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Roxy Roux isn’t one to be held back by any perceived limitations.
At 170cm, Roux would never be considered for a ruck role on paper. But such is her leap, she’s pinch-hit in the ruck for East Fremantle in their past two premiership seasons.
In her junior football years, Roux was almost prevented from playing junior football for Dongara because of her gender.
But her club backed her in and ensured she could play - and her teammates supported this call and voted her in as captain of the boys’ team.
The 17-year-old just loves her football, and after idolising the pioneers of the AFLW, she’s now able to call them her teammates.
“Football in a country town is everything. There was something about it growing up and playing, it just really excited me,” Roux said.
“It was such a fun game to play, being around all of my teammates and being able to create that bond with people that I went to school with, it was a great experience for me.”
Roux said she felt indebted to the Dongara Junior Football Club for ensuring that she could chase her dream.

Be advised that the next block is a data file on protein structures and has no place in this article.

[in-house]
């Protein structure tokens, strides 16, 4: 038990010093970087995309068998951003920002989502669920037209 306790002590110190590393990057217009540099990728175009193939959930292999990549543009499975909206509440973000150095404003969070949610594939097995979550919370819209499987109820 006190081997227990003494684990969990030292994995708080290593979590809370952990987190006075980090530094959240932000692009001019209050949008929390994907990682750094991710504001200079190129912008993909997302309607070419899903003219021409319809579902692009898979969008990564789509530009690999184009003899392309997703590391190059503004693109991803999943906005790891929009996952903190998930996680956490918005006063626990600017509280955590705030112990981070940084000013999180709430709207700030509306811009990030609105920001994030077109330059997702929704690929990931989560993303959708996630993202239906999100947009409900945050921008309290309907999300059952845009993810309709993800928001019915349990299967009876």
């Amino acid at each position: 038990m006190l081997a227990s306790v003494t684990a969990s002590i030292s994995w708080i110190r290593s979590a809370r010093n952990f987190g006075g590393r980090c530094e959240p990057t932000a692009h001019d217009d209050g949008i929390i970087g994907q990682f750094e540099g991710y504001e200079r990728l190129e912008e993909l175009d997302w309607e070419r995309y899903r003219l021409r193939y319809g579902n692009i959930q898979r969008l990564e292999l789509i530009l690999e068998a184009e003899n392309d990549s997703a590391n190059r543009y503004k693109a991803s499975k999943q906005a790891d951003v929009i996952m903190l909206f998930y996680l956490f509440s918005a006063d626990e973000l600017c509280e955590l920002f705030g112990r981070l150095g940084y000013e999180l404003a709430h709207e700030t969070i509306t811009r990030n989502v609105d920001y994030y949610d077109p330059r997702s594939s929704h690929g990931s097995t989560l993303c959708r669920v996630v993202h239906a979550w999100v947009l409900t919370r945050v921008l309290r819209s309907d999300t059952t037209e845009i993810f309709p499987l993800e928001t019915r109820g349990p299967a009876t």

“In my last year of football in Dongara, there was a vote going around all of the footy clubs that they didn‘t want me to play that year,” Roux said.
“I eventually ended up playing through the help of a few people in the Dongara committee, Robert Mark and Kylie Hill, who really just advocated for me and eventually I got my spot.
“It showed how much we were a family when they voted for me as their captain.
“It was a really big step, I think, for the town of Dongara to have me come in and be this no-name person and all of a sudden I’m the captain of the boys footy team, which I never thought I’d ever be.”
Roux said she also had incredible support from her family.
“For the three years that I did State under 15s and 16s, my Mum drove me for five hours, give or take, to Perth and back for a two hour training session and then all the way back to Dongara that night,” Roux said.
“It just shows a mother’s love - she always wants every single child of hers to succeed and realise their dreams, she pushes us and she’s an amazing mum.
“Dad had to come up all that way to see me play football, he watched my finals and everything like that, taking my step mother along.
“There was always that support there from both sides of my family and it was never a split or a divide between us. We were all one team.”